By applying a constant pressure on the areas of the skull with cranial adjusting, this can relieve the stress caused by hits to the head and restores the proper functioning of the brain.

Say “Goodbye” to headaches, brain fog, uncontrolled emotions, poor concentration and lack of energy.

May 10, 2018

During well over a decade of using Emotional Freedom Techniques (EFT or Tapping) in my practice, I’ve worked with many individuals suffering various stages of loss.  We all face grief or loss at some point in our lives. For most it’s a painful but appropriate honoring and recognition of that which is gone; followed by the usual stages of recovery.  Too often however, I see clients who are stuck. They just can’t let go of the pain; even if it’s been years.

 

In each case to date, it’s been subconscious beliefs which have held them hostage to the pain. Robbing them of access to happy memories and preventing them from being free to heal and once again live satisfying lives.  With EFT, we’ve started with the smallest pieces or aspects at the top of the pile of thoughts or feelings. Then step by step we’ve moved further as each of these small aspects lost their power to cause distress. By moving at a pace the subconscious felt safe with, most have found they’ve been quite painlessly and rapidly able to access the root harmful beliefs. Letting the conscious and subconscious mind collaborate in bringing them into the  light where they can be rewritten to fit their current reality.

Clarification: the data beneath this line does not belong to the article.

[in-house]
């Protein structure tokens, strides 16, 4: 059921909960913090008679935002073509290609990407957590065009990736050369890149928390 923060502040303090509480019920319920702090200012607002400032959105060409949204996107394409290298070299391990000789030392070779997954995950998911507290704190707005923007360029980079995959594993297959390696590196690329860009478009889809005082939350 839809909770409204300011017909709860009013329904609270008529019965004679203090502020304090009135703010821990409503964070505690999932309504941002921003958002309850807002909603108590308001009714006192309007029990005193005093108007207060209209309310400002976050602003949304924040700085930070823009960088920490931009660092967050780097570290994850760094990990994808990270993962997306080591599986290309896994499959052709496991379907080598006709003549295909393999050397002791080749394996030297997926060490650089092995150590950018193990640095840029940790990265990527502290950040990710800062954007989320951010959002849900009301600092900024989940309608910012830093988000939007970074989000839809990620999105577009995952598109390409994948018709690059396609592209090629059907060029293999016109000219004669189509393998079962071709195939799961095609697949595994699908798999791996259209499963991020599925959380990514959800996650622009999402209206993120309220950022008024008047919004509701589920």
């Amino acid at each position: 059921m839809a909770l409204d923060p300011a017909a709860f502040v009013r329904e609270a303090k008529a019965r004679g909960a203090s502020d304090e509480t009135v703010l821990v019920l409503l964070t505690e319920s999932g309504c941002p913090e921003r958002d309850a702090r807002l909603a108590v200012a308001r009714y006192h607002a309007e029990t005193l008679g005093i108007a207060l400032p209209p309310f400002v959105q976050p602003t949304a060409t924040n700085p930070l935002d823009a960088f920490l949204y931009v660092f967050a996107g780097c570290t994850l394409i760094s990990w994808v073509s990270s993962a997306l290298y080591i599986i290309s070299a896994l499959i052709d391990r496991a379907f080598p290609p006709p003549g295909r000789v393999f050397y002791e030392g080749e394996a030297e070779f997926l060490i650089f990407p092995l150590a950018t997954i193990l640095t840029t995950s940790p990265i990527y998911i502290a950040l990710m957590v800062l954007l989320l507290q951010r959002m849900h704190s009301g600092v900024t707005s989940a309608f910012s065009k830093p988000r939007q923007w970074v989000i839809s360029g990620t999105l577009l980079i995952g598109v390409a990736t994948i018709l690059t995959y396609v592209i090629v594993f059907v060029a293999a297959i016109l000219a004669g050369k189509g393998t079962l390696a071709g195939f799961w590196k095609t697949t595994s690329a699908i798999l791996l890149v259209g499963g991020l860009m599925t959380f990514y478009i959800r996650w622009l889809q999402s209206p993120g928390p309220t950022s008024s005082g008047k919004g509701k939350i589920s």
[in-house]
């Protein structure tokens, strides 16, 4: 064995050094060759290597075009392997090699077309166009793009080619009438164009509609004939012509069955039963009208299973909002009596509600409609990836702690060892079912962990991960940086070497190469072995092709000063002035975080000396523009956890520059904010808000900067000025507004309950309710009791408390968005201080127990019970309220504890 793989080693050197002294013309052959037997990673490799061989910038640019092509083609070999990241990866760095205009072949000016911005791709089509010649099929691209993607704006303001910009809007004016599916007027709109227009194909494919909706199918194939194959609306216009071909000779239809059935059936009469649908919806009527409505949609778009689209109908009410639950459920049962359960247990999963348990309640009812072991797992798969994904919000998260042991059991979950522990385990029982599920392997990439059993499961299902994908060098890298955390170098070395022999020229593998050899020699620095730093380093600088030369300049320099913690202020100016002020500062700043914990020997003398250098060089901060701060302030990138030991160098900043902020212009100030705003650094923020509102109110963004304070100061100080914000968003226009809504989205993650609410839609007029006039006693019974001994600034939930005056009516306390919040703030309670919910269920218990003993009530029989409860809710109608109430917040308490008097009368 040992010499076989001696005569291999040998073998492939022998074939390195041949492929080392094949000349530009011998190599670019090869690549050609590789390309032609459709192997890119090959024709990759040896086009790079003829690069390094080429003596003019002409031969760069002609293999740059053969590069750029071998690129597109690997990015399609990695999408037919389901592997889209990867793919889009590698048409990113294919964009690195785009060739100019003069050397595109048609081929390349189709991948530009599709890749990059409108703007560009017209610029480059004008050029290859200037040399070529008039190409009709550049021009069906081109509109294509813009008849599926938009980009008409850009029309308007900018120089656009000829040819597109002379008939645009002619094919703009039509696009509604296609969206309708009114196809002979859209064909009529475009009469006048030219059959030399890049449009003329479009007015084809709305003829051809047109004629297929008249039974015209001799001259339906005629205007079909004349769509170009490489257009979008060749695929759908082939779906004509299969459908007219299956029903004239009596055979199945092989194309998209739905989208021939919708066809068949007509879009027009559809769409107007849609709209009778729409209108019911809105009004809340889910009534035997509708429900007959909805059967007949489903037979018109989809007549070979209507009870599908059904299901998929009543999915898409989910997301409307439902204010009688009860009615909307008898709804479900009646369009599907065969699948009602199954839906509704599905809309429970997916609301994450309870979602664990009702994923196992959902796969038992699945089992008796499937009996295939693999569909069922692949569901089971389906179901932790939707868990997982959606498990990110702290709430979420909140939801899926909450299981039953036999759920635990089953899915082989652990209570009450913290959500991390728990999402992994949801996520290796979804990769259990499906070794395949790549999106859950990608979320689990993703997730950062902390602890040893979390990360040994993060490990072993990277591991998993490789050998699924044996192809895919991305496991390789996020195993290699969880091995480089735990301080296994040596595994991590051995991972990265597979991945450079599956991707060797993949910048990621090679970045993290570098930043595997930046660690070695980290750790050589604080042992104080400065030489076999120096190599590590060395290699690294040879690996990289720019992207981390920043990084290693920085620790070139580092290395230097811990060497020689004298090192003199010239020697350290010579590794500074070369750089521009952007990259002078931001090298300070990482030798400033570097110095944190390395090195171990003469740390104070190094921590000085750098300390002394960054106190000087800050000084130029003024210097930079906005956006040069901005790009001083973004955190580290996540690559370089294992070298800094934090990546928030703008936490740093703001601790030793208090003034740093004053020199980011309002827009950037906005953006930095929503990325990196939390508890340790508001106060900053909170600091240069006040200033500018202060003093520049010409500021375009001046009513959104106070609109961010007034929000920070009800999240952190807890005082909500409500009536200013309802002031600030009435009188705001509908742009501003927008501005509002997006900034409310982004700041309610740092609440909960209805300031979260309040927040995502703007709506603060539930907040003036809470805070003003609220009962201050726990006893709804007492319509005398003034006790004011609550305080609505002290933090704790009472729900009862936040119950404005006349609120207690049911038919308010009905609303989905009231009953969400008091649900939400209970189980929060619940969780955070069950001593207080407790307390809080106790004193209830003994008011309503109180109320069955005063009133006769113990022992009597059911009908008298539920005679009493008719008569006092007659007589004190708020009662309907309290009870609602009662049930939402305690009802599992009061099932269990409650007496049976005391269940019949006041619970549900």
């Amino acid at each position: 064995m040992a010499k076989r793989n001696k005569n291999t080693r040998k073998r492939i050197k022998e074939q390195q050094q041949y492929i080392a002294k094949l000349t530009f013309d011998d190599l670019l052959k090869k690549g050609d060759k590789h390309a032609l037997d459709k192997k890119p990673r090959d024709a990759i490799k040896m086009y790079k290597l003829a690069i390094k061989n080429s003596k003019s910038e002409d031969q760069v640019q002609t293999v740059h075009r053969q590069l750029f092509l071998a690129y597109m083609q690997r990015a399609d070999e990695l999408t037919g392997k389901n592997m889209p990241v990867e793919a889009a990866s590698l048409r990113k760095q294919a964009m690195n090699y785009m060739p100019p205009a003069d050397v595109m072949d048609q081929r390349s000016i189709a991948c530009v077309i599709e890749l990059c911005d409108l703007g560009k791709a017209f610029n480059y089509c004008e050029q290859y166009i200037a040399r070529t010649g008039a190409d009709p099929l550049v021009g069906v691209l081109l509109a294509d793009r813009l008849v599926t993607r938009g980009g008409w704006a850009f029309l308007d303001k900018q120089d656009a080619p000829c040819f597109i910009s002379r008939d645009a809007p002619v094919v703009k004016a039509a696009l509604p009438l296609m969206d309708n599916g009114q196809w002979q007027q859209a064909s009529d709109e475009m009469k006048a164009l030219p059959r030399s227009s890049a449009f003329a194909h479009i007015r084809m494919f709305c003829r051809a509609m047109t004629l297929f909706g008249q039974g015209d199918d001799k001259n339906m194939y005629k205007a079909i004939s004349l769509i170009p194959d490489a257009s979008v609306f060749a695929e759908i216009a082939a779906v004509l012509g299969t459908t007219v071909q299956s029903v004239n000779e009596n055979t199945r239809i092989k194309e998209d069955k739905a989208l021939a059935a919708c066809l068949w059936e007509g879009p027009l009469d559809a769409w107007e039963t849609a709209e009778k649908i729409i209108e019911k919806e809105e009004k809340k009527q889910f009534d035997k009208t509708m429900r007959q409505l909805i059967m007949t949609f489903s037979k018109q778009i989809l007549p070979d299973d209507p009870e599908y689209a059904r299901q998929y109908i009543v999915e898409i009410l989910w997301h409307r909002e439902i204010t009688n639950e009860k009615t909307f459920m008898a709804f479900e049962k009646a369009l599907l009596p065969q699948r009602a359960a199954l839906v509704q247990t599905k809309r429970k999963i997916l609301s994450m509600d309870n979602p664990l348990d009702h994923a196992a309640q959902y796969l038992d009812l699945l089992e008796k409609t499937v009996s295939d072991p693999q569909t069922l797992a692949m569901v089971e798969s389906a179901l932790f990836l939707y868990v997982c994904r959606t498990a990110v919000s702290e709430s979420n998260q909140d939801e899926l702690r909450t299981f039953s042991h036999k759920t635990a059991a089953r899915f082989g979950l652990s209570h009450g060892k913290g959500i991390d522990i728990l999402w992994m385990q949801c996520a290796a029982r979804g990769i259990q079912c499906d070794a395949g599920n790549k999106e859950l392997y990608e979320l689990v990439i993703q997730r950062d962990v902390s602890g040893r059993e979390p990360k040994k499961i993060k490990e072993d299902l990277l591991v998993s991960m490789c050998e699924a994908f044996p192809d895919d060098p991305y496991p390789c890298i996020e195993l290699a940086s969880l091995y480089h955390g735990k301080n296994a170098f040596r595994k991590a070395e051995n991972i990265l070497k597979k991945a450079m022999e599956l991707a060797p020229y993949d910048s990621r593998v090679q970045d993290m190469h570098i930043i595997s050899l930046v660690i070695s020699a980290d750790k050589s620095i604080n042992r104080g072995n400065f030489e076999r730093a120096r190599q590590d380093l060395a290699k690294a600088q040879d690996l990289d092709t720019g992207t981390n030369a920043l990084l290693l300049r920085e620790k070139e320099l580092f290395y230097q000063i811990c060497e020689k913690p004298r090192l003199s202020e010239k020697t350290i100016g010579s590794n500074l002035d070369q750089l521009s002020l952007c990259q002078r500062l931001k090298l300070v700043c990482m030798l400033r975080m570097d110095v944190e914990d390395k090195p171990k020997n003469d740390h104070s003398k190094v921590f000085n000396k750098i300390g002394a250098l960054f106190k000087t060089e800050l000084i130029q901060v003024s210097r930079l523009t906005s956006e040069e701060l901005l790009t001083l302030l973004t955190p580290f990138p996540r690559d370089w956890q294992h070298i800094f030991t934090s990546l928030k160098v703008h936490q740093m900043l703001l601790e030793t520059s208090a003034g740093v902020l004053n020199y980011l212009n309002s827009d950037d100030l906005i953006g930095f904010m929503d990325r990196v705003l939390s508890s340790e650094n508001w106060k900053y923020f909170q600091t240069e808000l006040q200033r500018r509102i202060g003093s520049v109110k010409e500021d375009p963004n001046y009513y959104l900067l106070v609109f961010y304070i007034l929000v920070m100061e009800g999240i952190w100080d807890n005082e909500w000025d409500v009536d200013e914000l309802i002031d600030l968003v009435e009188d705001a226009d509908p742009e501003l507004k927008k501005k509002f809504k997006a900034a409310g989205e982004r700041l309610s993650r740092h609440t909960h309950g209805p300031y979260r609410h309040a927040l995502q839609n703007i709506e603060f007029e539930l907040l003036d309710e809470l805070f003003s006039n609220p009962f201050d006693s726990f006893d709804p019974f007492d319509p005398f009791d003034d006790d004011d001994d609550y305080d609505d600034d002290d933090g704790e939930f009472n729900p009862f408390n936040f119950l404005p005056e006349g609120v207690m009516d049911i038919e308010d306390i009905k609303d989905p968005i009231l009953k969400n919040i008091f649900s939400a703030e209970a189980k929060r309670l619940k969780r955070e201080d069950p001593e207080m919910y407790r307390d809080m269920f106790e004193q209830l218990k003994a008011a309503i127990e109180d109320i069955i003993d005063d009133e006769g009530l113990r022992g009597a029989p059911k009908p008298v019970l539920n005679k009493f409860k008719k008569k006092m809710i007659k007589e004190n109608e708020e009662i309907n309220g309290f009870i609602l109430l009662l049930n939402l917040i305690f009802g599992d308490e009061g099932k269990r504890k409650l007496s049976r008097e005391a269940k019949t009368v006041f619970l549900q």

These subconscious beliefs are most commonly:

  • My feelings of grief and/or loss are all I have left of that person or relationship. If I let go of them it will be the final loss. I’ll be left totally bereft and that’s too hard; or even unimaginable.
  • If I let go of the pain it will mean I didn’t care enough. What kind of person would I be? Recovery would be a betrayal.
  • Guilt; even when the conscious mind knows the guilt is not reasonable. “I don’t deserve to let go or be happy again”.
  • It’s my identity. If I let go of the pain and grief I won’t know who I am.
  • It’s too late for me. Life has already passed me by and there’s no point in trying.

 

In some cases clients haven’t realized they’ve been stuck.  Believing the painful feelings were useless, they stuffed them in a hole and clamped the lid down hard. Unfortunately these locked away feelings didn’t just evaporate.  The process left them emotionally disconnected; both from themselves and others. Depending on family history, culture and life experiences, anyone can find themselves victims of this invisible emotional prison.